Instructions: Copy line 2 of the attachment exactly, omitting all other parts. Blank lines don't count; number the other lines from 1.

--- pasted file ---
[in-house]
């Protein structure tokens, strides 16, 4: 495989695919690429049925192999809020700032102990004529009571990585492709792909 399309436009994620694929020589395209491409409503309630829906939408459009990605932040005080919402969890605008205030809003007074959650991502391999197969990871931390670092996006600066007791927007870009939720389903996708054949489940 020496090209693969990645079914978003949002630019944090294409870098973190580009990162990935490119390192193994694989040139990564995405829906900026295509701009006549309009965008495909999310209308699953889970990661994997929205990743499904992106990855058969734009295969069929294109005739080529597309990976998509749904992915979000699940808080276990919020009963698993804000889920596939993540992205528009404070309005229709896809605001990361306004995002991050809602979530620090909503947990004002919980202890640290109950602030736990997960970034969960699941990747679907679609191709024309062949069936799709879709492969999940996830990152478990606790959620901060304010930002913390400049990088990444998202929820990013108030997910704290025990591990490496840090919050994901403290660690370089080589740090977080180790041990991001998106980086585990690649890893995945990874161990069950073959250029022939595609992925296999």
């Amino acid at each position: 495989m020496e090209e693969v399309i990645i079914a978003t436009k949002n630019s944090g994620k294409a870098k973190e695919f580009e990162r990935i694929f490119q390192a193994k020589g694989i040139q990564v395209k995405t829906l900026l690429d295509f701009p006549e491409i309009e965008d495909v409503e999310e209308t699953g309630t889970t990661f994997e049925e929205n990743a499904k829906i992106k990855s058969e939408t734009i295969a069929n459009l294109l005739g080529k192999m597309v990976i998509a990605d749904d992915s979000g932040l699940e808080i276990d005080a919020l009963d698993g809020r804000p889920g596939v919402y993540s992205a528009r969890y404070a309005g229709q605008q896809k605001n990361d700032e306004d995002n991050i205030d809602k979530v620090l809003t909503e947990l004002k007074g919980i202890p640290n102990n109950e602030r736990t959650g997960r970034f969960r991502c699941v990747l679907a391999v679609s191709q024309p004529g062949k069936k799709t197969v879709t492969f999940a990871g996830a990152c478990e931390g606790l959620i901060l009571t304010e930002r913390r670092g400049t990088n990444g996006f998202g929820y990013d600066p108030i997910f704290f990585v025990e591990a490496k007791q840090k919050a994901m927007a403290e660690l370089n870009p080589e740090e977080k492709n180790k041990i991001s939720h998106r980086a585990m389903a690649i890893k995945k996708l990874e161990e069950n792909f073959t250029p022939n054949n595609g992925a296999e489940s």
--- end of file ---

């Protein structure tokens, strides 16, 4: 495989695919690429049925192999809020700032102990004529009571990585492709792909 399309436009994620694929020589395209491409409503309630829906939408459009990605932040005080919402969890605008205030809003007074959650991502391999197969990871931390670092996006600066007791927007870009939720389903996708054949489940 020496090209693969990645079914978003949002630019944090294409870098973190580009990162990935490119390192193994694989040139990564995405829906900026295509701009006549309009965008495909999310209308699953889970990661994997929205990743499904992106990855058969734009295969069929294109005739080529597309990976998509749904992915979000699940808080276990919020009963698993804000889920596939993540992205528009404070309005229709896809605001990361306004995002991050809602979530620090909503947990004002919980202890640290109950602030736990997960970034969960699941990747679907679609191709024309062949069936799709879709492969999940996830990152478990606790959620901060304010930002913390400049990088990444998202929820990013108030997910704290025990591990490496840090919050994901403290660690370089080589740090977080180790041990991001998106980086585990690649890893995945990874161990069950073959250029022939595609992925296999």